Hybrid learning and the future of STEM education

STEM education will inevitably be transformed by digital modes of teaching, but finding the right balance between online and in-person teaching formats presents a unique set of challenges. How universities can design a curriculum that offers the flexibility of digital…

STEM education will inevitably be transformed by digital modes of teaching, but finding the right balance between online and in-person teaching formats presents a unique set of challenges. How universities can design a curriculum that offers the flexibility of digital and experiential laboratory-based learning will be key.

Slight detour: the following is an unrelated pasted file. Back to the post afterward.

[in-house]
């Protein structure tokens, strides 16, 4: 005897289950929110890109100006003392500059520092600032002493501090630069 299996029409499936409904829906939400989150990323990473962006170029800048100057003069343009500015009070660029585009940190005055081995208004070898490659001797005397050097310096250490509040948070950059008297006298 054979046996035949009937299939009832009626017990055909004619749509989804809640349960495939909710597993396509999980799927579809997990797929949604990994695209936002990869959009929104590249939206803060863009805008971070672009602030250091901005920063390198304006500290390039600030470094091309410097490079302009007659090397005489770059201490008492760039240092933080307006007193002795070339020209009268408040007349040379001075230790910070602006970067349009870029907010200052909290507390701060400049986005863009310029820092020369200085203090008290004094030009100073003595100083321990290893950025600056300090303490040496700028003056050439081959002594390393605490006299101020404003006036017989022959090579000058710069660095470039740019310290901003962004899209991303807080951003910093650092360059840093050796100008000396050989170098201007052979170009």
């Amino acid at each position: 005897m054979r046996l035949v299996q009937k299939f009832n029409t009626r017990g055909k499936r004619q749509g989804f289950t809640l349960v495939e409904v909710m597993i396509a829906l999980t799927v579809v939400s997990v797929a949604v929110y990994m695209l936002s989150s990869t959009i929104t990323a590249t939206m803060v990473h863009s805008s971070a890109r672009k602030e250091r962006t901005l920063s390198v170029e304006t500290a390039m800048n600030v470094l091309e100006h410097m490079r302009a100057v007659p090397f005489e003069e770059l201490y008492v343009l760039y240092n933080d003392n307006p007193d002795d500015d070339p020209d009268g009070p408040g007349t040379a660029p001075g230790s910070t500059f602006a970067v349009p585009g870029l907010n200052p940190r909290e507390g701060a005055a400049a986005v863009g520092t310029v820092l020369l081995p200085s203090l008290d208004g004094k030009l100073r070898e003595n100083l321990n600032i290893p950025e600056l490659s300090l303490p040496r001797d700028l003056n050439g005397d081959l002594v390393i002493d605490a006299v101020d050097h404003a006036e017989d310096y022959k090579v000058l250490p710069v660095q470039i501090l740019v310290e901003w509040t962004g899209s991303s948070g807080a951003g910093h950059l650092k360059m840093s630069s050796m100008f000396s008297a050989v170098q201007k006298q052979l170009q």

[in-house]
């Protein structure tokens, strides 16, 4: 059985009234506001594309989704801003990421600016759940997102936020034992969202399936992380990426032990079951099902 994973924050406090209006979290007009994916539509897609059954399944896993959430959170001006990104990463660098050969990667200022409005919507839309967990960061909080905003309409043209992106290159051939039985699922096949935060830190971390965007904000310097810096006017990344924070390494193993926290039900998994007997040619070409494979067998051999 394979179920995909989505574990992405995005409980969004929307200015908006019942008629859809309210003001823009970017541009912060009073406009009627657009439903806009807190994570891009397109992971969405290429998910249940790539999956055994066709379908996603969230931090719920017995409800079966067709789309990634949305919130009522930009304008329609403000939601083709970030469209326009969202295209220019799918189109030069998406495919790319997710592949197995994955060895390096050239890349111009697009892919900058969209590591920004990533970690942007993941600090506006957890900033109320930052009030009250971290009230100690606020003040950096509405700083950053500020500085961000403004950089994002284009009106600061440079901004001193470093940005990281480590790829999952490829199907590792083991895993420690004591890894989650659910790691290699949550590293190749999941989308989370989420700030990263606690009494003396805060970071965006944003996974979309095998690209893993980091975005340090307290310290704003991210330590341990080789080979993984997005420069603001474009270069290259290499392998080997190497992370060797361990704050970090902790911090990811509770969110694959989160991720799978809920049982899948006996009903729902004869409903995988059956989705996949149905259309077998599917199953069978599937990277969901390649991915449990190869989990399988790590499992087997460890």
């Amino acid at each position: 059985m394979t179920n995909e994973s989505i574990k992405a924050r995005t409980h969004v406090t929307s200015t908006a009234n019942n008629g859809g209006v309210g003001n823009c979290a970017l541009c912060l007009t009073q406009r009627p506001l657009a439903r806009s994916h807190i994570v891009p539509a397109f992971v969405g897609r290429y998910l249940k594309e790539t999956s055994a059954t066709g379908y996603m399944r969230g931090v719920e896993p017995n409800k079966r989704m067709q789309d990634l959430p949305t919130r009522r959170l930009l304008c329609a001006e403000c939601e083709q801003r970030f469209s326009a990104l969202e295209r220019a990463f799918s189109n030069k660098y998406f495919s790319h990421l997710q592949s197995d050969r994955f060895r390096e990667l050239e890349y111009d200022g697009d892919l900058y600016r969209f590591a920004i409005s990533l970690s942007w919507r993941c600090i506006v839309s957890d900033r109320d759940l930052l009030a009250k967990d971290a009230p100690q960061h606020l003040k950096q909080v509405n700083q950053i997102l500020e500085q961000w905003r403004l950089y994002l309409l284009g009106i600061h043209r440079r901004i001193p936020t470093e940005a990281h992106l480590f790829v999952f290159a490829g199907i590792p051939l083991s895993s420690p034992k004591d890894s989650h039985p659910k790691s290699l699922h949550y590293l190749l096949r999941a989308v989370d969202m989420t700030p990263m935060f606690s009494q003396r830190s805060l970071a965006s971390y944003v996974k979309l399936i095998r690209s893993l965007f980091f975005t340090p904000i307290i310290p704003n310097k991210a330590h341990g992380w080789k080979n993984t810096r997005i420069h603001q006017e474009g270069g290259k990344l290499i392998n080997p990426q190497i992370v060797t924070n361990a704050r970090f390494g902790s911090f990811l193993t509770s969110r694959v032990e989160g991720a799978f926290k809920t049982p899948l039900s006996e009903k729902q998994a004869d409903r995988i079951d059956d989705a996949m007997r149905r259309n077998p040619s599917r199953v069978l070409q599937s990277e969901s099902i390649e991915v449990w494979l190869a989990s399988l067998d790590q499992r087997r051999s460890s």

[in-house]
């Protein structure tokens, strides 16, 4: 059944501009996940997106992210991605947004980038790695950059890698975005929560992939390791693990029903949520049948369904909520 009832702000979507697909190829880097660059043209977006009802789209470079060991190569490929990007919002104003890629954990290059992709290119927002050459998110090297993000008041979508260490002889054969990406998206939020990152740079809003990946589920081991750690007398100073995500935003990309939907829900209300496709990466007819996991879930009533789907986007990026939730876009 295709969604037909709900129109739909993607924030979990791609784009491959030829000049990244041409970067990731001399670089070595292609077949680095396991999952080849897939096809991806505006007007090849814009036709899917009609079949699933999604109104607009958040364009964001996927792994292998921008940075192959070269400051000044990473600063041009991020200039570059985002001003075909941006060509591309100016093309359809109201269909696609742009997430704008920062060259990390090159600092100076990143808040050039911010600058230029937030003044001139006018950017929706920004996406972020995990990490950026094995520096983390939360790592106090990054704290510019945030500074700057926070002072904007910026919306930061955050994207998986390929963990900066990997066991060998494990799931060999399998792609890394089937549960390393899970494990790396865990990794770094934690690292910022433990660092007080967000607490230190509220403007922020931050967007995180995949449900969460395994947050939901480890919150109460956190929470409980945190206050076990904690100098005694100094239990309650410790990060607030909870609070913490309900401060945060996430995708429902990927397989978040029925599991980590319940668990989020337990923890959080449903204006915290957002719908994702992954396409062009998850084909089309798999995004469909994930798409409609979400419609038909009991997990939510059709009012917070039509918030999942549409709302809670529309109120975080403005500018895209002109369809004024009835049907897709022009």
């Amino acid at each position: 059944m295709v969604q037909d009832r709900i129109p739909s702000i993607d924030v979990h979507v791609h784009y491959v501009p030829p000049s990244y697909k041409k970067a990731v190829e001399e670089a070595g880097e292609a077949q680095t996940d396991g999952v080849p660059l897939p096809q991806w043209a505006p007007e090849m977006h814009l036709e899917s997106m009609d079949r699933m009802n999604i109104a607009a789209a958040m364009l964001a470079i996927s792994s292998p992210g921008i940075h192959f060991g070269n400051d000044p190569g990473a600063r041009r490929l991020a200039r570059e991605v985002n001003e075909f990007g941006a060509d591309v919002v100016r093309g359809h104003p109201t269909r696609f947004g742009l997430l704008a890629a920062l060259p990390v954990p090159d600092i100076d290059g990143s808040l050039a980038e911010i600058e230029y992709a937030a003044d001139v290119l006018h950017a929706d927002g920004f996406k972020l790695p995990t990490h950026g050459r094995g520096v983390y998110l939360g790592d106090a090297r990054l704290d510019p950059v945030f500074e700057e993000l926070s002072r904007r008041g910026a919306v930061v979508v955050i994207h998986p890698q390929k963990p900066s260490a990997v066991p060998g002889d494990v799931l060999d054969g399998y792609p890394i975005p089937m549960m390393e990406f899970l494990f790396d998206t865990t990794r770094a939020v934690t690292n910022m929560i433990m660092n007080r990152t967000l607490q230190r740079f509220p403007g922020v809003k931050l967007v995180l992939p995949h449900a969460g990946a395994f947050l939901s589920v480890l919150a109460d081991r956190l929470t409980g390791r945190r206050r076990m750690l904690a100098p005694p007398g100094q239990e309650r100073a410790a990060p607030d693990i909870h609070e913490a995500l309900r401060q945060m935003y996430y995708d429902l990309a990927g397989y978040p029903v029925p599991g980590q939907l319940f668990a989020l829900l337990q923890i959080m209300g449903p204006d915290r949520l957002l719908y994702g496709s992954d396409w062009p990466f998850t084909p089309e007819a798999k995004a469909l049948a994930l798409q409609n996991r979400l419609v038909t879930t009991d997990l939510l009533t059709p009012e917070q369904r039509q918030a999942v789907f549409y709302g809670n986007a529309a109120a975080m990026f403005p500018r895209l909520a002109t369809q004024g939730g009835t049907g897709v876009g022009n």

At a webinar hosted by Times Higher Education in partnership with DigitalEd, an international panel of university leaders discussed both the issues they faced when delivering STEM’s digital transformation and the opportunities that it presented. “DigitalEd and the Möbius platform really allows educators to provide practice opportunities for students, algorithmic questions so that they can practise until they feel comfortable, until they feel they have a level of mastery of a particular process that they are working on,” explained Louise Krmpotic, vice-president of enterprise services at DigitalEd. The panel’s experiences echoed those of many educators across campus: the pandemic had brought their digital transformations forward. With a lot of innovation being introduced on-the-fly, this has been a time of discovery in which faculty members learn which teaching modalities work best for their subjects. “There are opportunities that we have exploited whereby you are able to facilitate the development of those skills much more effectively online than you can face to face,” said Guy Daly, deputy vice-chancellor (education and students) at Coventry University. “[Teaching] can be more personalised. You can get feedback in terms of the individual and whether or not the learning is effective or not – informally or formally.” While there was no one approach that worked, with a mathematics programme requiring a very different set of teaching processes from those used in electrical engineering, translating effective pedagogies to digital platforms was more than simply a case of moving lectures online and holding tutorials over Zoom. With the right approach, however, universities can create learning experiences that have the potential to be more rewarding for the student than traditional lab work. “Any time you go into one of these engineering fields, there is the laboratory experience which is a critical part of the student experience,” said David Rumsey, associate dean of engineering and computer sciences at Indiana Institute of Technology. “Being shown how to use the equipment is different to actually using the equipment itself. For the electrical engineering technology programme, what we were able to do was put together a small electronics kit that included all the basic components that you would need, so that every student at home has their own little circuits lab. In some cases, they are getting more hands-on experience with the equipment than they would face-to-face because they have to do everything: they don’t have a lab partner.” Technology is also creating the opportunity to enrich the learning experience with high-quality simulated environments, enabling students to revisit areas of their course that they find difficult. “Being able to include things like interactives and simulations, enabling students to get some of that exploration online that they used to do only in person, will benefit not just the students who are [solely] online but everyone,” said Krmpotic, “because now students have the opportunity to go back and try it again, and to review concepts that they may have forgotten about or just need a refresher on.” Nikita Hari, lecturer at the Dyson Institute of Engineering and Technology, said that innovation in assessment was key because it defined the teaching and learning culture for students, with open-design collaborative projects helping students develop the “habits of mind” of an engineer. “It enables the students to do more thinking, more writing and reflecting, interacting with their peers to improve their engagement and learning,” she explained. “Students take more responsibility for their learning journey.” Find out more about DigitalEd and higher education. The panel Alistair Lawrence, special projects editor, Times Higher Education (chair)Guy Daly, deputy vice-chancellor (education and students), Coventry UniversityNikita Hari, lecturer, Dyson Institute of Engineering and TechnologyLouise Krmpotic, vice-president, enterprise services, DigitalEdAugusto Z Macalalag, associate professor and programme director, School of Education, Arcadia UniversityDavid Rumsey, associate dean of engineering and computer sciences and professor of electrical and computer engineering and mathematics, Indiana Institute of Technology